Little improvement evident in Northwest's cancellation woes

FlightStats, a firm that tracks the performance of airlines, reports that Northwest has cancelled about 8 percent of its flights on Monday. Northwest says FlightStats figures are typically too high. But Northwest wasn't saying how well it was doing on the cancellation front Monday, other than to say it hopes cancellations will return to their normal rate of 1 to 2 percent.

In a message to employees last Friday, Northwest CEO Doug Steenland blamed the uptick in cancellations largely on pilots.

"We are experiencing an increase in flight cancellations due to crew shortages caused in large measure by a significant spike in narrow-body pilot absenteeism," he said.

A Northwest spokesman said on Sunday that pilots are not showing up for their assigned flights.

The pilots' union says Northwest simply doesn't have enough pilots to fly its busy summer schedule. Union officials blame the airline for waiting too long to recall laid-off pilots and hire new pilots.

Northwest pilots union chairman Monty Montgomery denies that pilots are conducting a "sick-out" to crimp the airline's operations.

"We as pilots feel like we're the ultimate investors in Northwest," he said. "Our careers that we've worked so hard to have and the futures of our family depend on Northwest. We don't have the big management bonuses that they were given recently to fall back on. If Northwest fails, my career is over and I have no income at all."

The pilots' contract requires them to fly up to 90 hours a month. Many have been running out of flying time as a month ends. Federal rules would allow them to fly up to 100 hours. But the union says few fly the additional hours. The union says that's because they're too exhausted to fly more.

A Northwest official says the airline is taking several steps to reduce cancellations, including hiring new pilots and adjusting the airline's schedule. But they say the fix will take time.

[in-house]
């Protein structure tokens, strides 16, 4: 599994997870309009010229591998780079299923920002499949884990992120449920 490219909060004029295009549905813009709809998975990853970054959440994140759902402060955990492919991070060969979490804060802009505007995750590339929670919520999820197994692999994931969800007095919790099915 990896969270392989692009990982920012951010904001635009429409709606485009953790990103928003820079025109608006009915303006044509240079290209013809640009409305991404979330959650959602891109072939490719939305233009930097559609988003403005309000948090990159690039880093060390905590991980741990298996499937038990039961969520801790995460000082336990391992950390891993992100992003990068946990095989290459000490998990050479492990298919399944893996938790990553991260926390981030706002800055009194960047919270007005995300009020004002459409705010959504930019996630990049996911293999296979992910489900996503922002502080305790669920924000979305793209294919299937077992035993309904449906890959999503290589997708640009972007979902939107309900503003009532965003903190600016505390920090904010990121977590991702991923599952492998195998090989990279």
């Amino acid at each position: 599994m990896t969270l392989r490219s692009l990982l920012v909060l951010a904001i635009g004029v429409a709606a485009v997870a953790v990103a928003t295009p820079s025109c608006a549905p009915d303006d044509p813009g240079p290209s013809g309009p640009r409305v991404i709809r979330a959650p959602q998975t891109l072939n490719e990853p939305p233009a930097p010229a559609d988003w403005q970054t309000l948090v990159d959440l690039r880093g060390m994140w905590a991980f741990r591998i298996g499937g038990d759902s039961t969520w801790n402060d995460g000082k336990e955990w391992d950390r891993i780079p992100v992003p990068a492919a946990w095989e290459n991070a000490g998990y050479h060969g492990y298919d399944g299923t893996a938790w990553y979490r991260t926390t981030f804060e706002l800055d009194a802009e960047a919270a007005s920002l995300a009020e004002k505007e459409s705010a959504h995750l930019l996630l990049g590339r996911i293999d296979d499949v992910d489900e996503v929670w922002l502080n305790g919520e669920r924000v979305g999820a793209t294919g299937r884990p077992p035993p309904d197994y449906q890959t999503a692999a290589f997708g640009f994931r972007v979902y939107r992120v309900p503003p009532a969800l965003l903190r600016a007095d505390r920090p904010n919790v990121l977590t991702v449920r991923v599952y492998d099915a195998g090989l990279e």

The airline hopes the month-end cancellations will be way down in August.

Wall Street hopes so. Analyst Ray Neidl says investors don't like what's happening at Northwest.

"Since the pilot job actions have started, the stock price of Northwest has been under pressure," Neidl said. "During the quarter, cancellations of this magnitude will cost them revenue. And it is a concern when labor-management discord reaches this level."

Northwest's stock is down 23 percent since the month-end cancellations started in June. Neidl said the airline risks long-term damage if the cancellations continue and Wall Street comes to believe Northwest pilots are out to seriously hurt the airline.

"This would only be temporary if they resolve it," said Neidl. "Long-term the concern is: the pilots don't get it. It's a very competitive environment out there. And if you start doing too much damage to your employer, it will hurt you in the long term."

Many travelers are also increasingly unhappy with Northwest. John Rwamihigo is among them. Earlier this month, Northwest cancelled Rwamihigo's flight from Memphis to Buffalo on short notice. The flight left at about 7 a.m. Rwamihgo got the cancellation notice at 3 in the morning, while he was sleeping. He ended up getting to Buffalo a day late, on US Airways. And he was stranded in Charlotte, North Carolina. Even so, Rwamihgo says he'll avoid Northwest when he can.

"I'm looking into changing my travel habits," he said. "I don't mind paying more or looking for flight earlier. But I'll fly with a company other than NWA."

Rwamihigo says Northwest indicated to him that it will pay him for the cost of one night in hotel.

But the U.S. Department of Transportation says airlines don't have to do much for you if they cancel your flight. Federal regulations only require an airline try to put passengers on another flight, or refund their money.

Airlines may choose to do more for their customers, though. Northwest says it's providing some compensation for passengers whose flights are cancelled. But the airline won't detail what it's providing to customers.

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